Disputes over whether lawmakers should allow larger trucks on the road has shook the industry as Congress asks the Department of Transportation to release all findings evaluating the impact of longer trucks, the Washington Examiner reports.
Increasing the national twin-trailer length from 28 feet to 33 feet would allow larger trails to be more efficient and would help address the driver shortage by holding at least 18 percent more freight. However, opponents of the ruling are warning possible safety hazards from longer trucks saying that it has the potential to damage infrastructure.
Currently, trucks hauling a single trailer is allowed to be 48 feet, a twin trailer would one trailer connected to a second one behind it.
According to the Washington Examiner, Ed Hamberger, president and CEO of Association of American Railroads claimed that taxes and fees imposed on trucks already on the road cover 80 percent of the damage caused to highways and that the taxpayers are forced to cover the remainder of the costs.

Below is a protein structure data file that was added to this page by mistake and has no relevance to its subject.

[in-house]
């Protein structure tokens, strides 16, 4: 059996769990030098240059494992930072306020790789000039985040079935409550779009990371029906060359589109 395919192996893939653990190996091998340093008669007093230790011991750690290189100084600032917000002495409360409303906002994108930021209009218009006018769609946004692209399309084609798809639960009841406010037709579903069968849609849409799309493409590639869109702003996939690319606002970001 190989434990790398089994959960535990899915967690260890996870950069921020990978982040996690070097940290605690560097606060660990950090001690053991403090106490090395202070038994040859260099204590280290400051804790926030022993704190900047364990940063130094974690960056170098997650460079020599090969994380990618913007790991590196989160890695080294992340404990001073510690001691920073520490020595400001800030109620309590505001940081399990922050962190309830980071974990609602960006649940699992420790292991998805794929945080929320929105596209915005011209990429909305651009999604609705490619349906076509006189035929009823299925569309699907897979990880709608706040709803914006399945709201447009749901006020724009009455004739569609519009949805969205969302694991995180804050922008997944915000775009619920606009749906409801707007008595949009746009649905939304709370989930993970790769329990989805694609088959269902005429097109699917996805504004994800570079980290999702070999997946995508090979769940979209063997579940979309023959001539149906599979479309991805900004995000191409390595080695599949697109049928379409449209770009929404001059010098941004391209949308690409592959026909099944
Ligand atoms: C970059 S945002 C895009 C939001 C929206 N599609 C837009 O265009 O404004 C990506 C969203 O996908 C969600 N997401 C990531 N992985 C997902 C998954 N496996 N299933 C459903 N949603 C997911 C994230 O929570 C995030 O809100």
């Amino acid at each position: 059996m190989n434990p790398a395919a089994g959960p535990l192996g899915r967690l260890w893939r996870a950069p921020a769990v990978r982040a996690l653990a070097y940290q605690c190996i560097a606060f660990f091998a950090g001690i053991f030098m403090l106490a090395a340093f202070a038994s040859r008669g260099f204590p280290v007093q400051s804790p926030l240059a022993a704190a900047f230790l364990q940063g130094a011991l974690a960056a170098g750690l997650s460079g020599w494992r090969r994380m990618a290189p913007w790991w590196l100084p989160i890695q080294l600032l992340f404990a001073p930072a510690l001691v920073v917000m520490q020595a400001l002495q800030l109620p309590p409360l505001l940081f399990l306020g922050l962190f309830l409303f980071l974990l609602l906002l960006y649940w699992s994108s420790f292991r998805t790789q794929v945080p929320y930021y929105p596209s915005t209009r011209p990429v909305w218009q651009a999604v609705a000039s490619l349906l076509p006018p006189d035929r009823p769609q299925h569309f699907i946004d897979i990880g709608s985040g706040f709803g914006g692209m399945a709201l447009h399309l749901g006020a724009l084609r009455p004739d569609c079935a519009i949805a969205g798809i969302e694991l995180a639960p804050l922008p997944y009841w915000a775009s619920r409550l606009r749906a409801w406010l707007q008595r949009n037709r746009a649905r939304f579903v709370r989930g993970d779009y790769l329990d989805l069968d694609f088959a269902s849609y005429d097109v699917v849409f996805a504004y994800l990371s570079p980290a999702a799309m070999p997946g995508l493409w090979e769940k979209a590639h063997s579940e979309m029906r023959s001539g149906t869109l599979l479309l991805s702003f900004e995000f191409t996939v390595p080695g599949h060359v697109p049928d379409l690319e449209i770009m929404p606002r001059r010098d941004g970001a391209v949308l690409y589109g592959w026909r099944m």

If the twin trailers were to expand, the freight rail network that is currently in place would be unsuitable to use, forcing the sector to spend billions just to accommodate them.
However, arguments were also made in favor of the longer trailers suggesting that they would reduce congestion and fuel consumption, alleviating damage to roads by placing fewer trucks on the street. AMT has said that if the longer trailer passes, it would help with the driver shortage and cut approximately 6 million truck trips per year.
The bill passed through the House Appropriations Committee's Transportation and Housing and Urban Development committee back in May and is now awaiting approval from the full House. Some states, like Florida, currently allow 33-foot twin trailer trucks on the road.
The dispute among the sector comes as lawmakers are trying to pass funding bills before the end of the month in order to avoid a government shutdown.
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